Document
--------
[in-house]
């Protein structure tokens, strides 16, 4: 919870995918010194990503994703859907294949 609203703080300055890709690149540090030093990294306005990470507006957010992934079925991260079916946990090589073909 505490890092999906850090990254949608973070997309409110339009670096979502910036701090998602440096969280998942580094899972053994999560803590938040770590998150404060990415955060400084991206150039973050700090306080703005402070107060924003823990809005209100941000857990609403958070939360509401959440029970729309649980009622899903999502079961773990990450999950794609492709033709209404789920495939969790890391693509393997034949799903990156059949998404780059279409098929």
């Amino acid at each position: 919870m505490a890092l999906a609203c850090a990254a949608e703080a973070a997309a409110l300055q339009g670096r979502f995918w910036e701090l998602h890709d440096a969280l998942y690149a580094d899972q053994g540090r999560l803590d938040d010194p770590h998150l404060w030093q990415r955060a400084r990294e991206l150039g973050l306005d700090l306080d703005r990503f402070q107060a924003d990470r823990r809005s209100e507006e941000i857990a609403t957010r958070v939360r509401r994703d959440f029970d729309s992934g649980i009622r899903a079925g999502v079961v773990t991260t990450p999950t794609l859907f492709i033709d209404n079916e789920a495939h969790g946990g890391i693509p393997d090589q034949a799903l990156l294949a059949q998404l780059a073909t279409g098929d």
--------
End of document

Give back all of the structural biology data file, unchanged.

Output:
[in-house]
């Protein structure tokens, strides 16, 4: 919870995918010194990503994703859907294949 609203703080300055890709690149540090030093990294306005990470507006957010992934079925991260079916946990090589073909 505490890092999906850090990254949608973070997309409110339009670096979502910036701090998602440096969280998942580094899972053994999560803590938040770590998150404060990415955060400084991206150039973050700090306080703005402070107060924003823990809005209100941000857990609403958070939360509401959440029970729309649980009622899903999502079961773990990450999950794609492709033709209404789920495939969790890391693509393997034949799903990156059949998404780059279409098929």
């Amino acid at each position: 919870m505490a890092l999906a609203c850090a990254a949608e703080a973070a997309a409110l300055q339009g670096r979502f995918w910036e701090l998602h890709d440096a969280l998942y690149a580094d899972q053994g540090r999560l803590d938040d010194p770590h998150l404060w030093q990415r955060a400084r990294e991206l150039g973050l306005d700090l306080d703005r990503f402070q107060a924003d990470r823990r809005s209100e507006e941000i857990a609403t957010r958070v939360r509401r994703d959440f029970d729309s992934g649980i009622r899903a079925g999502v079961v773990t991260t990450p999950t794609l859907f492709i033709d209404n079916e789920a495939h969790g946990g890391i693509p393997d090589q034949a799903l990156l294949a059949q998404l780059a073909t279409g098929d």